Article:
Investors willing to pay higher fees for a quick fix will be drawn to one-stop-financial-shops, like the one Desjardins Group opened this week in downtown Toronto, one advisor suggests.
“There are a lot of people that don’t like the financial services industry because they’ve been screwed over so much,” says Toronto-based financial planner Mike Bayer. “If they can get it done quickly and that seems less painful, they’d rather do that and they are probably willing to pay higher fees.”
Located in the heart of Toronto’s financial district, at 11 King St. W., Desjardins’s boutique branch opened its doors Wednesday offering an array of personal and commercial services in the areas of wealth management, retirement planning, securities, online brokerage, card service and even, insurance (home and auto). The financial centre will also includes the Desjardins Voyageurs Credit Union equipped to handle teller services, personal loans, mortgages and investments.
"As one of the safest, strongest and most integrated financial services institutions, Desjardins offers an interesting alternative for those in the GTA who are looking for a change,” said Monique Leroux, president and CEO of Desjardins Group in a release. “Not only can they — and our growing employee base here — depend on the convenience of having many of their financial transactions under one roof, they can also expect expert advice and support at every stage of their lives."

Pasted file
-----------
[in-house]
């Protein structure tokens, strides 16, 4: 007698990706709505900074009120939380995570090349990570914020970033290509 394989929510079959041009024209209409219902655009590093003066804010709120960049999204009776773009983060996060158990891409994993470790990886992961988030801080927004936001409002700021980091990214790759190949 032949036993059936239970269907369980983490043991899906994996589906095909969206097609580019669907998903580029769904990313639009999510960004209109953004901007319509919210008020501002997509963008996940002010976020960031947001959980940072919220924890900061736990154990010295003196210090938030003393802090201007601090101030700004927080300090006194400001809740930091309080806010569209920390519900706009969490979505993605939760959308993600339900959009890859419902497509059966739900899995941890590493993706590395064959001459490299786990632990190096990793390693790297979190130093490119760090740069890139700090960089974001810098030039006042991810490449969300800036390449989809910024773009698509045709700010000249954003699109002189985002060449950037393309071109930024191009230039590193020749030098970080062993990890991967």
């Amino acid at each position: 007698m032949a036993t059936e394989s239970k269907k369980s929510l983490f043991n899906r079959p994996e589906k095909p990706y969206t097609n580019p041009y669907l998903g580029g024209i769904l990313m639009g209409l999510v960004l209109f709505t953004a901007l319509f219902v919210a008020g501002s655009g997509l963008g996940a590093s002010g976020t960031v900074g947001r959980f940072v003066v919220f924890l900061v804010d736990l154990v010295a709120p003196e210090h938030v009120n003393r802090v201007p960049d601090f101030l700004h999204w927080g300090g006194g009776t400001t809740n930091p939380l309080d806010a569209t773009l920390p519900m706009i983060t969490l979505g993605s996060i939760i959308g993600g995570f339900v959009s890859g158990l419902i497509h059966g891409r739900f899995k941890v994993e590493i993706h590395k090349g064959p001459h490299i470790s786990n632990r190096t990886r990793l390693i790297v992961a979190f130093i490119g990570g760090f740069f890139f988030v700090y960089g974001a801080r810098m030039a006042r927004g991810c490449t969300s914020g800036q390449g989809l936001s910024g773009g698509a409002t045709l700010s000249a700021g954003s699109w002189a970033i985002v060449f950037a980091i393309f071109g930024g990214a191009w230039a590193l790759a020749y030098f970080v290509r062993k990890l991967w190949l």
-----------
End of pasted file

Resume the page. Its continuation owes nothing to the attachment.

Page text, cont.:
Leroux, who was on site for the grand opening, said the move is in line with Desjardins's focus on the co-operative business model. It's a model Bayer doesn’t believe will put any added pressure on private investment firms servicing a niche clientele.
“People will tend to seek advice at the level they are comfortable with,” says Bayer. “It will be a wait-and-see approach to see how they (Desjardins) do. Maybe they will be successful.”